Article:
Refugee acceptance rate too low

The Refugee Act of 1980, which created the Federal Refugee Resettlement Program, has welcomed 3.2 million refugees since its passage into law. These refugees, who have been assimilated into the United States through a vigilant process, have escaped from religious persecution, war, political distress, discrimination and other crisis filled situations.

The act vowed to show the United States’ commitment to offer a safe environment for people who are searching not only for a better life, but also for people who are searching to save their life.

At the start of the year, the Trump administration set the cap of refugees able to enter the United States to 45,000; the administration is expected to only fulfill accepting 20,000 refugees when the fiscal year ends Sept. 30.

This is the lowest number of refugees granted asylum into the United States since the enactment in 1980.

In the fiscal year of 2016, the United States welcomed 84,995 refugees from around the world. The drastic cut in refugees is erasing our initial vow to offer a safe outlet and host these refugees who are in imminent danger. President Donald Trump has referred to refugees on multiple occasions as a threat to the United States serving no purpose to our society. In reality, refugees go through an intense processing and screening process before they are granted permission to enter the United States.

According to the U.S. Department of State website, refugees are screened more carefully than any other type of traveler coming to the United States.

President Trump praises himself for lowering unemployment to record lows, but this does not matter if millions of jobs that need to be filled are left vacant.

In a press release in June, U.S. Secretary of Labor Alexander Acosta said, “Never before have we had an economy where the number of open jobs exceeds the number of job seekers.”

If the number of jobs exceeds the number of job seekers then we should start accepting more refugees to fill those jobs. Our economy is suffering because of President Trump’s stubbornness and reluctance to host more refugees in the United States.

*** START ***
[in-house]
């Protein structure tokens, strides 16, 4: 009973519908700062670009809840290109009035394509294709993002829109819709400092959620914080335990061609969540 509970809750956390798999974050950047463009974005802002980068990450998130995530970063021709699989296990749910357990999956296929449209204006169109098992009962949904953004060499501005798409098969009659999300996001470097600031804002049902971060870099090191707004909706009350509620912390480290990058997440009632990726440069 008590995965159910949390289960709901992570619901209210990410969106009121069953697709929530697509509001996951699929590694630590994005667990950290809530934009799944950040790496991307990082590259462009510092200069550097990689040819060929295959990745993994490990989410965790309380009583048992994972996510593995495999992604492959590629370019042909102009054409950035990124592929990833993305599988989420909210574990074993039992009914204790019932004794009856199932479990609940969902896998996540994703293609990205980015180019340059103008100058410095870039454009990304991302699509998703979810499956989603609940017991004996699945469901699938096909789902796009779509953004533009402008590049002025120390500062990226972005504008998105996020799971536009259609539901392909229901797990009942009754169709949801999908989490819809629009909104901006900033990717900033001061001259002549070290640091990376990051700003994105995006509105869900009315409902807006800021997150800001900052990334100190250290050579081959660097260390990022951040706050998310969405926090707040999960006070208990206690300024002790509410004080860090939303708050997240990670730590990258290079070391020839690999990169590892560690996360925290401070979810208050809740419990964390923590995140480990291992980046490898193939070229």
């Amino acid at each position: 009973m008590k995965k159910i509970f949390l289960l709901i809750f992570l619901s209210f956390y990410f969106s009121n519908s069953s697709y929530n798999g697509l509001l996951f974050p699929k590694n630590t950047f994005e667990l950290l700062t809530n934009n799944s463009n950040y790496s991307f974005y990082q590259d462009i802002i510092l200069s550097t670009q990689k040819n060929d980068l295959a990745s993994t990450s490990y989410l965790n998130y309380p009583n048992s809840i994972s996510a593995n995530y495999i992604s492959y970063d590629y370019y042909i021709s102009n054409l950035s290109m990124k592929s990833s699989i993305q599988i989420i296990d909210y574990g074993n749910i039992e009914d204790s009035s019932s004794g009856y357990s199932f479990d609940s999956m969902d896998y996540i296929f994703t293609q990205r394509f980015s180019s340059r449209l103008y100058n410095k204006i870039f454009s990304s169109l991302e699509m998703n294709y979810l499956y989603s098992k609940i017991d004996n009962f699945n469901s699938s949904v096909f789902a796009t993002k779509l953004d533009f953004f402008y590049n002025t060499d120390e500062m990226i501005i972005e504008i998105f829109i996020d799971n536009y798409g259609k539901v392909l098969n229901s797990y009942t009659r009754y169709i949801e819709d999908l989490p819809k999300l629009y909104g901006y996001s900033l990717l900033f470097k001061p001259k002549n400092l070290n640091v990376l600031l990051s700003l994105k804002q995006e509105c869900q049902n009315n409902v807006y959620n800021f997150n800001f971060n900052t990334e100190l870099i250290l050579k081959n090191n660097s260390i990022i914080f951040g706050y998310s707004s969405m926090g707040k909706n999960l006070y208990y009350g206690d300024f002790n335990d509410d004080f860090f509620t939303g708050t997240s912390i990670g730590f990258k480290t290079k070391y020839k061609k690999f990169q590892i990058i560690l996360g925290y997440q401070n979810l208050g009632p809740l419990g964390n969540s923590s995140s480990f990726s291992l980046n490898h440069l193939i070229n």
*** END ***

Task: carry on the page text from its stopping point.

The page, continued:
We are coined to be a melting pot country, but we are slowly losing that attribute due to the negative connotation President Trump has associated with refugees.

Continuing to pursue the true purpose of the Refugee Act of 1980 will encourage the boost of our economy and overall diversity in the United States.

Latest Stories

Related articles

Immigration specialist shares life experiences

On Thursday in the Ludwick Center Sacred Space, Krystal Rodriguez-Campos, director of the Justice and Immigration Clinic, gave an emotional lecture on her experience as an immigration attorney, her family life and her opportunity to return to the University of La Verne to teach law in her "What Matters to Me and Why" presentation.

Research considers cemetery workers’ union efforts

Allyson Brantley, associate professor of history, spoke about her latest research “Justice for Cemetery Workers” Tuesday in the Quay Davis Boardroom, before a group of roughly 10 La Verne community members, with more attending on Zoom.

Lecture gives voice to noncitizen abuse survivors

Krystal Rodriguez-Campos, director of the judicial immigration clinic at the College of Law, discusses “Advocating for the Voiceless: Noncitizen Survivors of Violence” on Tuesday in the Quay Davis Executive Board Room.

Roundtable offers resources for immigrants

The University hosted a virtual roundtable on immigration relief for non-citizen survivors of violence to make them aware of the resources that are available to them.